Hong Kong stocks dropped, with the city’s benchmark index heading for its lowest close this year, amid calls for property curbs in China and as Federal Reserve minutes showed policy makers are divided over stimulus measures.
Guangzhou R&F Properties Co. (2777) slipped 2.4 percent, pacing declines among Chinese developers. Li & Fung Ltd. (494), a supplier of toys and clothes to retailers including Wal-Mart Stores Inc., fell 1.7 percent. Belle International (1880) Holdings Ltd. tumbled 17 percent after the retailer of women’s shoes said it expects 2012 profit to be at the lower end of analyst estimates.
The Hang Seng Index fell 1.9 percent to 22,864.57 as of 1:14 p.m. in Hong Kong, headed for its lowest close since Dec. 31. The gauge rallied the past five months, the longest such streak since July 2009, after the U.S. Federal Reserve embarked on a third round of quantitative easing in September and on optimism China’s recovery will continue.
“Once interest rates start going up, it will have a negative effect on the market,” said Ng Soo Nam, chief investment officer of Nikko Asset Management Asia Ltd. in Singapore, unit of Japan’s Nikko Asset Management Co., which oversees about $165 billion globally. “In the near-term, interest rates will still be pretty supportive. China is trying to avoid runaway property prices. The policies are meant to create a steady market rather than crash the market.”
Shares on the Hang Seng Index (HSI) traded at 11.1 times estimates earnings, compared with 13.7 times for the Standard & Poor’s 500 Index and 12.5 times for the Stoxx Europe 600 Index, according to data compiled by Bloomberg.
The Hang Seng China Enterprises Index of mainland companies dropped 2.7 percent to 11,370.20. Chinese Premier Wen Jiabao called for local authorities to “decisively” curb real estate speculation and take steps to rein the property market after data showed prices surged the most in two years.
Chinese developers declined. Guangzhou R&F fell 2.4 percent to HK$12.38. Country Garden Holdings Co., the Foshan, China- based real estate company controlled by billionaire Yang Huiyan, slid 1.8 percent to HK$3.82. Soho China Ltd. (410), the biggest developer in Beijing’s central business district, dropped 2.6 percent to HK$5.96.
Futures on the S&P 500 Index lost 0.1 percent today. The equity gauge fell 1.2 percent in New York yesterday, the biggest drop since November, as minutes of the Federal Open Market Committee’s Jan. 29-30 meeting showed policy makers were divided about the strategy behind Chairman Ben S. Bernanke’s program of buying bonds, known as quantitative easing, until there is “substantial” improvement in a U.S. labor market.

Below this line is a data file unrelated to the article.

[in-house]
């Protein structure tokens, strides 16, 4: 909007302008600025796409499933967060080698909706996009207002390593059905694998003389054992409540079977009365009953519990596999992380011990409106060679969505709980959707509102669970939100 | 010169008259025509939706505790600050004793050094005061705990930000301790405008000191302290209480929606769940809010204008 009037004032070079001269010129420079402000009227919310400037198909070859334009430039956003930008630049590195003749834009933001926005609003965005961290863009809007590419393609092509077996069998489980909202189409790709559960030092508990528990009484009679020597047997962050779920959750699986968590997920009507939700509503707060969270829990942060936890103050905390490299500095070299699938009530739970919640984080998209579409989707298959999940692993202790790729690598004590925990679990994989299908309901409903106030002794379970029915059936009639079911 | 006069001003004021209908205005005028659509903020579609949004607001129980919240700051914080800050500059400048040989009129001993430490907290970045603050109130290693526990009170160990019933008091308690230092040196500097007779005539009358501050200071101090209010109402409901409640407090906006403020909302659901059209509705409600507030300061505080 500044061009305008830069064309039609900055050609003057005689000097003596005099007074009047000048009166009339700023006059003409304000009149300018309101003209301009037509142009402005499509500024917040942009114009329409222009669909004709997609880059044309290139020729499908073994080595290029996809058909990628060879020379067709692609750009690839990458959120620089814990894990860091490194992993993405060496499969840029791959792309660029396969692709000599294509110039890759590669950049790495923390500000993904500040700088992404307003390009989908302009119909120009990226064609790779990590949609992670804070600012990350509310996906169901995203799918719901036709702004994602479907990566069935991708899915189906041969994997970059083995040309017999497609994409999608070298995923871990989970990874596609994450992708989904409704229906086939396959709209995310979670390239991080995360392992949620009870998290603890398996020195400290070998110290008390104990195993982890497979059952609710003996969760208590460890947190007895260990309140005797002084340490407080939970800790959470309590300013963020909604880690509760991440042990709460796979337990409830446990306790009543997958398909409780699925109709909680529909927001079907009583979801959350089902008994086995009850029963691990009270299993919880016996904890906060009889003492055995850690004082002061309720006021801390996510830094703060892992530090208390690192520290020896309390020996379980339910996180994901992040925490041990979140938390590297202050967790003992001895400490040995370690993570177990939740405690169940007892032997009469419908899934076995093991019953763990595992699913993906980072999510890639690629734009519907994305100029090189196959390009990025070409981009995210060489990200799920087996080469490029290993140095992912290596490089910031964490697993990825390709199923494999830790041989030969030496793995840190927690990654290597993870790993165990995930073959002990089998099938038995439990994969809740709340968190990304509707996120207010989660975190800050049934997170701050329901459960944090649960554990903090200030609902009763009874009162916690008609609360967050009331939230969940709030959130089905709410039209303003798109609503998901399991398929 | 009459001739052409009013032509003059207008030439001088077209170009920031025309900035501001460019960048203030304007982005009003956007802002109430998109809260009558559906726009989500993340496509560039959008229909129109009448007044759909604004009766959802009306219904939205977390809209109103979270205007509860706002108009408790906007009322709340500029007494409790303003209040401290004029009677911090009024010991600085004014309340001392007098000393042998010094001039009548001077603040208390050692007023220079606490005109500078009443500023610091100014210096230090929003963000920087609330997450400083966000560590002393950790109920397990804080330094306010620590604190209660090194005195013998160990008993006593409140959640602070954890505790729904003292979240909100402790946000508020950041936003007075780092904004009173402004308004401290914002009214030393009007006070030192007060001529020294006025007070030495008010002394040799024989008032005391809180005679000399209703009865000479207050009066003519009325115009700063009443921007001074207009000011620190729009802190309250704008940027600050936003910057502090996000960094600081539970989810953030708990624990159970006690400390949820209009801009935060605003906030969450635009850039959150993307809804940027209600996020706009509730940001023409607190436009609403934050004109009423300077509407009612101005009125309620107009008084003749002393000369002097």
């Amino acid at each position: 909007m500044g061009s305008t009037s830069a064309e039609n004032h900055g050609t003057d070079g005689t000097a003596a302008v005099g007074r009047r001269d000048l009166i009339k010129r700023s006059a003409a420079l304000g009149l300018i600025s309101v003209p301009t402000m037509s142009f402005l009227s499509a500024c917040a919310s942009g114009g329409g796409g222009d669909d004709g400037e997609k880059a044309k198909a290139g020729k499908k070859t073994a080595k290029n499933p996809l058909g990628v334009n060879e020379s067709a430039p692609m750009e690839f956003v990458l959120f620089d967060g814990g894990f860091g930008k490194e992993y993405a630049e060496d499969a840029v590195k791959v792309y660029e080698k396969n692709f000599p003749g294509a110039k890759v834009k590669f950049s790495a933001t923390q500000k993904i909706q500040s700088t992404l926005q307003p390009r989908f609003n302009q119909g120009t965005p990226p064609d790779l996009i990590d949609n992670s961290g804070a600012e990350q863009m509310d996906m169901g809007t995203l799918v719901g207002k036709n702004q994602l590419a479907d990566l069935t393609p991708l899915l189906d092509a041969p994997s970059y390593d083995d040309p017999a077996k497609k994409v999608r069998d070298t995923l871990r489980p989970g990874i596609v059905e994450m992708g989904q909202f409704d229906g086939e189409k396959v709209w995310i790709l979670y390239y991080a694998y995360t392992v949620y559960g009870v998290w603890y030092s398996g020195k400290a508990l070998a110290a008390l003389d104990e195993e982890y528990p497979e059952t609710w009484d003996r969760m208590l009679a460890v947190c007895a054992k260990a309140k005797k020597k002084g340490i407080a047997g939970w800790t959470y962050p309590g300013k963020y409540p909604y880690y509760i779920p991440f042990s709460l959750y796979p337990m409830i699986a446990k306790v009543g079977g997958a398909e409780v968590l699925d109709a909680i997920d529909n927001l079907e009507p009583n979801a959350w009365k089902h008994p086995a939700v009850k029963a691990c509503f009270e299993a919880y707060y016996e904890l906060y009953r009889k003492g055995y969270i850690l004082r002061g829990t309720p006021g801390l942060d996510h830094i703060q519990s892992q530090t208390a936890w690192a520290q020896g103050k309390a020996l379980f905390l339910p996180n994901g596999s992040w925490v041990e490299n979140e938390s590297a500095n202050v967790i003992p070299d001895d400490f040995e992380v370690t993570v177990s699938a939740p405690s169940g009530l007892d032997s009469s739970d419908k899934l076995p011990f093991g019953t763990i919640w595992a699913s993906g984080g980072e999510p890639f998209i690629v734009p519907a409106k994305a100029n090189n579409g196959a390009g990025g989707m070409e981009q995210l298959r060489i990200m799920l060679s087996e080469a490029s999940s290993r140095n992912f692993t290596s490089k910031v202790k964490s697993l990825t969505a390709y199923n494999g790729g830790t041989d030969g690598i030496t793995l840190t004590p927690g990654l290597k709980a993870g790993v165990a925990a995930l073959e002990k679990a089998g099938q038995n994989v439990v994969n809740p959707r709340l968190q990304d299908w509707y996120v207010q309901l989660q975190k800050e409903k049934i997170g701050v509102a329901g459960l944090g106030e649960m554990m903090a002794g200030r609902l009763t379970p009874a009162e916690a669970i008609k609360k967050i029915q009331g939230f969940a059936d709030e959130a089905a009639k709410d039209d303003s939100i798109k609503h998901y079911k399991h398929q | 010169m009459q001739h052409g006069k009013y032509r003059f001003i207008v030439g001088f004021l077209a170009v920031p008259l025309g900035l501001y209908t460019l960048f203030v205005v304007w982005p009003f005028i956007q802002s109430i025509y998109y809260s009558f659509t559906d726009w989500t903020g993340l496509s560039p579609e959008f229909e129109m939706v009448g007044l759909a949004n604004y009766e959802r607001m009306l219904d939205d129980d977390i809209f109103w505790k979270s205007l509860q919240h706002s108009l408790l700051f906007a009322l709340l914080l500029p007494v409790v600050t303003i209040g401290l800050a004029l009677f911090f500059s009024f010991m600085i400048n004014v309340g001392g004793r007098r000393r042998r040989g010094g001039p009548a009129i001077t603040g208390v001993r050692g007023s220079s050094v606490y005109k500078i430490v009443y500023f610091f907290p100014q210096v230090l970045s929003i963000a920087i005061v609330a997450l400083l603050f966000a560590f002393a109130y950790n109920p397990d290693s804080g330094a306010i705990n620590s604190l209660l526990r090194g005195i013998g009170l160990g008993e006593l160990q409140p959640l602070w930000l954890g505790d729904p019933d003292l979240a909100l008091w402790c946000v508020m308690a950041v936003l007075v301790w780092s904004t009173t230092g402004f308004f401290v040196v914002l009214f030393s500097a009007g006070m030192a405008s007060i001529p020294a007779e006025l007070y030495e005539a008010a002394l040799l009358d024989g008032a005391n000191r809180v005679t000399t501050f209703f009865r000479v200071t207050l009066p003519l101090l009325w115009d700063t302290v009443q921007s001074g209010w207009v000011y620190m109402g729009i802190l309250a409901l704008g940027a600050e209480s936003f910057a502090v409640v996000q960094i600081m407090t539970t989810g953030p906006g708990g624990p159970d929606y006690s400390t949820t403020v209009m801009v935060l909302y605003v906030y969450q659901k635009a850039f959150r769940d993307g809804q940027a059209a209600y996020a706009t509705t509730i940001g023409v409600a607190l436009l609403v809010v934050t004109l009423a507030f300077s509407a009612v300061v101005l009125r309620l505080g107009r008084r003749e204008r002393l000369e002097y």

Exporters to the U.S. slid. Li & Fung declined 1.7 percent to HK$10.38. Yue Yuen Industrial (Holdings) Ltd., a supplier of shoes to Nike Inc., slipped 2.2 percent to HK$27. Techtronic Industries Co. (669), a power-tool maker that gets 72 percent of sales from North America, decreased 2.1 percent to HK$15.58.
Raw-material producers fell after metals and crude futures slid. Jiangxi Copper Co., China’s biggest supplier of the metal, sank 3.7 percent to HK$18.64. Aluminum Corp. of China Ltd. dropped 3.1 percent to HK$3.44. Cnooc Ltd., the nation’s largest offshore oil producer, slipped 1.9 percent to HK$15.42.
Belle International plunged 17 percent to HK$15.22, heading for its biggest decline since May 2007. Full-year 2012 net income will come in at the lower end of analyst estimates, ranging from 4.29 billion yuan ($687 million) to 4.85 billion yuan, the company said yesterday.
Among stocks that advanced, MGM China Holdings Ltd., the casino venture between a daughter of gambling mogul Stanley Ho, gained 2.7 percent to HK$17.36 after saying it will pay a special dividend.
The HSI Volatility Index jumped 14 percent to 16.19, heading for its biggest advance since July 23 and indicating traders expect a swing of about 4.6 percent during the next 30 days. Futures on the Hang Seng Index expiring this month fell 1.7 percent.
To contact the reporter on this story: Jonathan Burgos in Singapore at email@example.com